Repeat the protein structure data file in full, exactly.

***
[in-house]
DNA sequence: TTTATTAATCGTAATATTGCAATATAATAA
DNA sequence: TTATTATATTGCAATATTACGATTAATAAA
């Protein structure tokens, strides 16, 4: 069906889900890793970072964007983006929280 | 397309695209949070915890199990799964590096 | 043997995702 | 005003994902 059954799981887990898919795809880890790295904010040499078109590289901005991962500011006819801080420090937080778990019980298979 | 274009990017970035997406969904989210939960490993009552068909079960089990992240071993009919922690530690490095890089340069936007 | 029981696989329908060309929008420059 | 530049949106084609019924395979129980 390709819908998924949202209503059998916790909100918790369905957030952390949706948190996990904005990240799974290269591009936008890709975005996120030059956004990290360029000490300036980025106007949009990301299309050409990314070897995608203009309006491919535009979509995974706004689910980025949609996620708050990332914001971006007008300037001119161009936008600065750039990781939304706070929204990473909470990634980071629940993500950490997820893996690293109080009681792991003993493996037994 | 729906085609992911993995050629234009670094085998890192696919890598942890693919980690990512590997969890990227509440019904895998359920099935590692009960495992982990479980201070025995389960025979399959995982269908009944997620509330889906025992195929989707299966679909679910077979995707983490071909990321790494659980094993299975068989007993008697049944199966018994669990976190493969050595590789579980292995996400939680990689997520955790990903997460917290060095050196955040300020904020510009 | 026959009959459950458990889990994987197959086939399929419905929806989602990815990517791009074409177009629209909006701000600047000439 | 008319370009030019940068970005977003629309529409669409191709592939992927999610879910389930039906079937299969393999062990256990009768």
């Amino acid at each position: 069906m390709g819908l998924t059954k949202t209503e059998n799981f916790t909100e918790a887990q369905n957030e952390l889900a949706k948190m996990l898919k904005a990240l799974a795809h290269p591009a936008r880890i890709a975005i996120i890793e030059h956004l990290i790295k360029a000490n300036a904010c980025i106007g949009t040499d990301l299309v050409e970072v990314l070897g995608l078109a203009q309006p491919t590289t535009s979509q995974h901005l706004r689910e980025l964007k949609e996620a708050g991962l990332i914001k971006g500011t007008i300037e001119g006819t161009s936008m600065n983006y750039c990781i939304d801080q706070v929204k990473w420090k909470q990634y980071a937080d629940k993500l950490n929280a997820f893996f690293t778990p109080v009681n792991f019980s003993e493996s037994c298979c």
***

[in-house]
DNA sequence: TTTATTAATCGTAATATTGCAATATAATAA
DNA sequence: TTATTATATTGCAATATTACGATTAATAAA
């Protein structure tokens, strides 16, 4: 069906889900890793970072964007983006929280 | 397309695209949070915890199990799964590096 | 043997995702 | 005003994902 059954799981887990898919795809880890790295904010040499078109590289901005991962500011006819801080420090937080778990019980298979 | 274009990017970035997406969904989210939960490993009552068909079960089990992240071993009919922690530690490095890089340069936007 | 029981696989329908060309929008420059 | 530049949106084609019924395979129980 390709819908998924949202209503059998916790909100918790369905957030952390949706948190996990904005990240799974290269591009936008890709975005996120030059956004990290360029000490300036980025106007949009990301299309050409990314070897995608203009309006491919535009979509995974706004689910980025949609996620708050990332914001971006007008300037001119161009936008600065750039990781939304706070929204990473909470990634980071629940993500950490997820893996690293109080009681792991003993493996037994 | 729906085609992911993995050629234009670094085998890192696919890598942890693919980690990512590997969890990227509440019904895998359920099935590692009960495992982990479980201070025995389960025979399959995982269908009944997620509330889906025992195929989707299966679909679910077979995707983490071909990321790494659980094993299975068989007993008697049944199966018994669990976190493969050595590789579980292995996400939680990689997520955790990903997460917290060095050196955040300020904020510009 | 026959009959459950458990889990994987197959086939399929419905929806989602990815990517791009074409177009629209909006701000600047000439 | 008319370009030019940068970005977003629309529409669409191709592939992927999610879910389930039906079937299969393999062990256990009768």
């Amino acid at each position: 069906m390709g819908l998924t059954k949202t209503e059998n799981f916790t909100e918790a887990q369905n957030e952390l889900a949706k948190m996990l898919k904005a990240l799974a795809h290269p591009a936008r880890i890709a975005i996120i890793e030059h956004l990290i790295k360029a000490n300036a904010c980025i106007g949009t040499d990301l299309v050409e970072v990314l070897g995608l078109a203009q309006p491919t590289t535009s979509q995974h901005l706004r689910e980025l964007k949609e996620a708050g991962l990332i914001k971006g500011t007008i300037e001119g006819t161009s936008m600065n983006y750039c990781i939304d801080q706070v929204k990473w420090k909470q990634y980071a937080d629940k993500l950490n929280a997820f893996f690293t778990p109080v009681n792991f019980s003993e493996s037994c298979c």